How long does the keto flu last? Keto diet side effects usually clear up within about 1–3 weeks, although some people with struggle with symptoms for up to six weeks (especially if they aren’t following the diet correctly).
Here are tips that can help reduce keto flu symptoms (aka side effects associated with the ketogenic diet):
1. Focus on Alkalizing Foods
The ultimate goal of following the keto diet should be to feel better and get healthier. In order to do this, you need to adopt alkaline diet principles, which help to reduce inflammation, restore your nutrient stores and balance your body’s pH level. What types of foods are alkalizing?
- Fresh vegetables (especially those that are green). Good choices include: leafy greens, avocados, mushrooms, radish, artichokes, alfalfa grass, barley grass, cucumber, kale, jicama, wheat grass, broccoli, oregano, garlic, ginger, green beans, endive, cabbage, Brussel sprouts and celery.
- Try to include some raw foods in your diet to boost your enzyme intake. A great way to do this is to try vegetable juicing, or only lightly steaming vegetables.
- Apple cider vinegar.
- Alkaline water, which has a pH of 9 to 11. Shake things up by adding some lemon or lime to your water.
- Green drinks. Drinks made from green vegetables and grasses in powder form are loaded with alkaline-forming foods and chlorophyll.
- Limit or give up caffeine. Avoid sugary drinks and keep alcohol intake low (such as having one glass of low-sugar wine per day or less).
- Avoid eating inflammatory, processed foods that are filled with additives/synthetic ingredients. Also try to limit “low-carb foods” that are still unhealthy and difficult to digest. These include: processed meats like cold cuts,(especially pork), hot dogs, cured meats, bacon, processed cheeses, refined vegetable oils, processed nut butters and most bottled salad dressings.
2. Make Sure You’re Eating Enough Fat and Calories
Staying in ketosis requires getting about 80 percent of your daily calories from sources of fat. Examples of healthy keto-friendly fats that you should fill up on include coconut oil, real olive oil, MCT oil, grass-fed butter, ghee and fattier cuts of meat. You should only be getting about 15 percent of daily calories from protein and only around 5–10 percent from carbohydrates.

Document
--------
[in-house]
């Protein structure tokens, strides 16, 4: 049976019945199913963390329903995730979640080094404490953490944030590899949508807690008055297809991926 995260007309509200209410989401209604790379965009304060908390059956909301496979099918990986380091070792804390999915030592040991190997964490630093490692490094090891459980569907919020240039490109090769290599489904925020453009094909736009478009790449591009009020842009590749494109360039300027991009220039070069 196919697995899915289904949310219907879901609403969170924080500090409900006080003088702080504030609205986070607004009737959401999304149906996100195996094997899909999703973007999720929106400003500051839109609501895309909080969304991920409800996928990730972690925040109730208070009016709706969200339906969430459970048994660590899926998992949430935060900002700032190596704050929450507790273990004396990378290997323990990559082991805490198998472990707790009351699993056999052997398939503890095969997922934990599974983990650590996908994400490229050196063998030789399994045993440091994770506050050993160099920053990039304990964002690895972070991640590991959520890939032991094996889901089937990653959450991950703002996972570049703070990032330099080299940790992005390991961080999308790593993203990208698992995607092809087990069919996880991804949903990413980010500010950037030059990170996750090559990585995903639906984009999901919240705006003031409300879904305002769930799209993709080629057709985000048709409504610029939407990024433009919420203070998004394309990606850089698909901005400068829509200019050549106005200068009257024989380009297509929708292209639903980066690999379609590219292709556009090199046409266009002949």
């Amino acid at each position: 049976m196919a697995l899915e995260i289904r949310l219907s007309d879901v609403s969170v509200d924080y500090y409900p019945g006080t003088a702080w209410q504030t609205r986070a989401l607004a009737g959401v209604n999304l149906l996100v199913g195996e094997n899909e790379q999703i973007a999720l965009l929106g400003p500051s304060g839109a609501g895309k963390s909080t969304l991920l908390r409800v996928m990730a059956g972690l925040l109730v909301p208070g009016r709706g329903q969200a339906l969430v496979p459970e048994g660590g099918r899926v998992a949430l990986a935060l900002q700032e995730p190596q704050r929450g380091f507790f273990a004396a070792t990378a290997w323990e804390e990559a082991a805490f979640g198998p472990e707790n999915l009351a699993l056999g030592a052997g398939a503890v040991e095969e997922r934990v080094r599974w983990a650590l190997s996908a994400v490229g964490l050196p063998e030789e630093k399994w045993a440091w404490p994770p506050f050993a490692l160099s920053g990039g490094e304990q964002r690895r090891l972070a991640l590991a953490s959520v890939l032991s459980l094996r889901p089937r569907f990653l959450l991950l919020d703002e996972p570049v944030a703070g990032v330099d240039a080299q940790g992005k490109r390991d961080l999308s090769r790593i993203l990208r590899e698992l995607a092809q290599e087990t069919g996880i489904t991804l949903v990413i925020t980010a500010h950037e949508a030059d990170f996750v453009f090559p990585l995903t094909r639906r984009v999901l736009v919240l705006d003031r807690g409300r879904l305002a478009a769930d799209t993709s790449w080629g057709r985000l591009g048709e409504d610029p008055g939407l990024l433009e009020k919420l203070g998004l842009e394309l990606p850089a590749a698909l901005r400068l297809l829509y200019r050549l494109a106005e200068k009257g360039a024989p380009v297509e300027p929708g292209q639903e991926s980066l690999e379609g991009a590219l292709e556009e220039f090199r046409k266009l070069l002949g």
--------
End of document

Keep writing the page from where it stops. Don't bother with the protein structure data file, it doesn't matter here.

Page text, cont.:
If you veer off too much from these guidelines, chances are you won’t actually ever get into or stay in ketosis. And this is when you’d be most likely to experience symptoms like low energy and brain fog. That’s because you won’t be producing ketone bodies that supply the brain and body with energy.
The solution? Make sure you’re eating enough fat, but not too much protein or carbs. You may need to keep a food journal for several days to tally up your macronutrient ratio so you can make some adjustments if needed. Remember that you’re likely going to need to eat substantially more fat that you’re used to — and if you don’t eat enough, you won’t be giving your body enough fuel. You might also want to take an exogenous ketones supplement for the first week or two of the diet to help raise ketone levels in your blood and provide you with more energy.
You should consume even more fat if you’re feeling hungry and weak. But if you eat too much protein, some of the amino acids can be converted into glucose, which is why the ketogenic diet is not a high-protein diet like many other low-carb diets.
Finally, make sure you’re not chronically in a calorie deficit from eating too little calories in general. This can also contribute to cravings, moodiness, fatigue, poor concentration and other side effects.
3. Stay Hydrated
Dehydration will make just about every keto flu symptom worse. Drinking enough water is especially important if you experience keto flu symptoms like vomiting or diarrhea, since these cause you to lose fluids.
In addition to eating hydrating foods (like vegetables, bone broth smoothies or green juices), also try to drink a glass of water every 1–2 hours. If your urine is dark yellow, this means you need to drink more water and other keto drinks.